Challenge grant helps five communities dream bigger

Originally published by 10/11’s Pure Nebraska Program

The “Building Community Capacity” challenge grant opportunity is delivering a huge sum of money to unrestricted endowment funds in five Nebraska communities.

A grant opportunity was available to Nebraska Community Foundation affiliated funds, where towns were challenged to raise $500,000 dollars over a certain period of time. People in Stuart, Imperial, Howells, Columbus and Keith County met the goal, and then received another $250,000 in match. It means these communities increased their unrestricted endowments by $750,000. “As a fund advisory committee, we went from granting about $1,500 a year, to more than $40,000 this next year,” Stuart Community Foundation Fund advisory committee member Jay Wallinger said. “Our account now, with the help of the challenge grant and other things we’ve raised, is about $1.1 Million. That’s a game changer for a small town.”

It’s the same feeling in Howells. “We are going to be able to grant roughly $30,000 to $40,000 with the $750,000,” Howells Community Fund advisory committee member Austin Coufal said. “If we use what had in there previously, we’ll be able to grant $40,000 plus.” The new money has changed conversations in these communities. There is plenty of dreaming going on in Imperial. “We love to partner with local organizations to make sure the senior center has a new dishwasher, or the soccer program has the goals they need,” Imperial Community Foundation Fund member Tanna Hanna said. “But how this is changing those conversations is, we are able to start thinking for the future. What is the community of Imperial need in 5 years, 10 years, 15 years?”

“It really turned up our ‘dream switch,’” Wallinger said. “That’s a Nebraska Community Foundation term, but it really turned up our dream switch as to what was possible in a small town. Conversations led to a lot of things that were never dreamed of before.” Already, these communities have been using their unrestricted endowments, which some local leaders describe as a community savings account, in many ways. “During the COVID-19 pandemic, we were able to work with Chase County schools to purchase a swivel system, and I-pads,” Hanna said. “So, this helped students learn remotely, while being a part of the classroom.” This additional money is helping local leaders develop potential new plans. “An example would be our existing Catholic school, that is now being used for a public pre-school,” Wallinger said. “We are envisioning that to be the future home of an early childhood development center.”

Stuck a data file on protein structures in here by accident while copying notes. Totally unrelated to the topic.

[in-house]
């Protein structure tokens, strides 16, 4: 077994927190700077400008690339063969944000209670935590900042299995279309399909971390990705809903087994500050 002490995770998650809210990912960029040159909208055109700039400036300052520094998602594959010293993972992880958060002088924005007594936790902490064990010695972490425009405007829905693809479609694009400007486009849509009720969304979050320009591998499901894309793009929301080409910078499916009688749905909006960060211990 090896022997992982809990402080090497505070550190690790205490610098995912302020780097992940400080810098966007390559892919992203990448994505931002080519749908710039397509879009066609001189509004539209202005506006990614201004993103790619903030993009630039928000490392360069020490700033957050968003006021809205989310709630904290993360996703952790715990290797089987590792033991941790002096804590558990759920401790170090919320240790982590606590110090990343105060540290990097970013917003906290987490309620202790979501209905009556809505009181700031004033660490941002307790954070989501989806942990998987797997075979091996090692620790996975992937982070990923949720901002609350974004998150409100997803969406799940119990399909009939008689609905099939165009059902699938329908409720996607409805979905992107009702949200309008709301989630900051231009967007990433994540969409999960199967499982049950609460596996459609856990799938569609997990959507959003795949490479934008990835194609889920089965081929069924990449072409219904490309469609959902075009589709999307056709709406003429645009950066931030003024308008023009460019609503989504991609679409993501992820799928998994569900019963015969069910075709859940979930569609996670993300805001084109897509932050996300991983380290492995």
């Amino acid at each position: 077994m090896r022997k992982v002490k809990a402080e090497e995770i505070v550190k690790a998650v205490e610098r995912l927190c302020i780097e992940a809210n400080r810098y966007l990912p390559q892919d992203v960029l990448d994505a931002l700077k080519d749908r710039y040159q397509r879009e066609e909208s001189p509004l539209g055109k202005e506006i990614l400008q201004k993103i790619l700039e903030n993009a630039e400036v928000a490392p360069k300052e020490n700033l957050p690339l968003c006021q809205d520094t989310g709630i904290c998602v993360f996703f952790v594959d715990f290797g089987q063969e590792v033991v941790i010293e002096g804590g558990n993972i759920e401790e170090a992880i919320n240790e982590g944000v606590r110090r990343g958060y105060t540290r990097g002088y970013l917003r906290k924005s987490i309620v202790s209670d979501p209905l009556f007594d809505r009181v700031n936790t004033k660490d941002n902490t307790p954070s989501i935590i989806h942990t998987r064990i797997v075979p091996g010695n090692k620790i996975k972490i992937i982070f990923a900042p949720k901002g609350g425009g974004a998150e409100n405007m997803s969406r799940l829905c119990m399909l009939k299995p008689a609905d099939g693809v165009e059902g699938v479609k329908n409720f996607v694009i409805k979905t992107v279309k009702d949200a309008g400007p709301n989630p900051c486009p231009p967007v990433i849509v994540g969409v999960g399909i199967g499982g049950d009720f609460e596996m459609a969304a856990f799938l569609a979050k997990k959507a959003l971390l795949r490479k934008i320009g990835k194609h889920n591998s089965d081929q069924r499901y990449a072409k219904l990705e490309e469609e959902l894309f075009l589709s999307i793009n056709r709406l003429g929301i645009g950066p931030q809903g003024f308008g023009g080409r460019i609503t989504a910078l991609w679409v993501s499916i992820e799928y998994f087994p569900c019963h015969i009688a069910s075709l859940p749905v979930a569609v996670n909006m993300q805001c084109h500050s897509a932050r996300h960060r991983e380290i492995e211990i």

For many communities, the challenge grant was about more than just the money. It helped them develop new community leaders. “What it did is allow us to have a reason to re-engage with all of the past donors and new donors,” Hanna said. “We needed donations from a one-time $50 donor, to $100 a month from another donor. We even received a $50,000 donation. It required all of those in order to hit our $500,000 goal.”

Now, the new money in these local unrestricted endowments is quickly becoming a powerful tool to make small towns a great place to live, and to help get more people interested in coming back. “I honestly think an endowment for any kind of small community in Nebraska is necessary for their survival,” Coufal said. “Throughout our conversations, we brought people together towards a unified goal, and helped everyone realize that if we put our resources together, we will be able to do a lot bigger things for our community.”

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